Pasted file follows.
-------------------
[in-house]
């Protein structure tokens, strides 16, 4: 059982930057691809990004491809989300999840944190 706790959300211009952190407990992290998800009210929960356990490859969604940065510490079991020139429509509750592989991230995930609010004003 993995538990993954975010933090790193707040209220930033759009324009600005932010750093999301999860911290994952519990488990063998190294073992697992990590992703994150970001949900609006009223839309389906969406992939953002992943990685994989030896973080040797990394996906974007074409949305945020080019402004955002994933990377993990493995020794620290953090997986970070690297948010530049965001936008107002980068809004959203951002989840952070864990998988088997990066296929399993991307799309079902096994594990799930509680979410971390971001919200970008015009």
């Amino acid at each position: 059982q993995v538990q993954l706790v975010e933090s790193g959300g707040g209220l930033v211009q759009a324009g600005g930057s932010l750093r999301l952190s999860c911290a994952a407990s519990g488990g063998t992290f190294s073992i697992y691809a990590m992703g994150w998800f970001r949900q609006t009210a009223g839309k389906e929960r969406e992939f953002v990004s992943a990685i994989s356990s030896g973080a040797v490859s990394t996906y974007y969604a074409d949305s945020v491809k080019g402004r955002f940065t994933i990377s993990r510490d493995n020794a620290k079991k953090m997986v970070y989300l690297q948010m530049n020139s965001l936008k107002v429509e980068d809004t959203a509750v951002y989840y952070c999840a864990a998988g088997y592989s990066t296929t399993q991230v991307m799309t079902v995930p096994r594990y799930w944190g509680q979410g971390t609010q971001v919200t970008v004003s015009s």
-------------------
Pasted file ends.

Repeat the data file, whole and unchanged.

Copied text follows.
[in-house]
């Protein structure tokens, strides 16, 4: 059982930057691809990004491809989300999840944190 706790959300211009952190407990992290998800009210929960356990490859969604940065510490079991020139429509509750592989991230995930609010004003 993995538990993954975010933090790193707040209220930033759009324009600005932010750093999301999860911290994952519990488990063998190294073992697992990590992703994150970001949900609006009223839309389906969406992939953002992943990685994989030896973080040797990394996906974007074409949305945020080019402004955002994933990377993990493995020794620290953090997986970070690297948010530049965001936008107002980068809004959203951002989840952070864990998988088997990066296929399993991307799309079902096994594990799930509680979410971390971001919200970008015009």
């Amino acid at each position: 059982q993995v538990q993954l706790v975010e933090s790193g959300g707040g209220l930033v211009q759009a324009g600005g930057s932010l750093r999301l952190s999860c911290a994952a407990s519990g488990g063998t992290f190294s073992i697992y691809a990590m992703g994150w998800f970001r949900q609006t009210a009223g839309k389906e929960r969406e992939f953002v990004s992943a990685i994989s356990s030896g973080a040797v490859s990394t996906y974007y969604a074409d949305s945020v491809k080019g402004r955002f940065t994933i990377s993990r510490d493995n020794a620290k079991k953090m997986v970070y989300l690297q948010m530049n020139s965001l936008k107002v429509e980068d809004t959203a509750v951002y989840y952070c999840a864990a998988g088997y592989s990066t296929t399993q991230v991307m799309t079902v995930p096994r594990y799930w944190g509680q979410g971390t609010q971001v919200t970008v004003s015009s």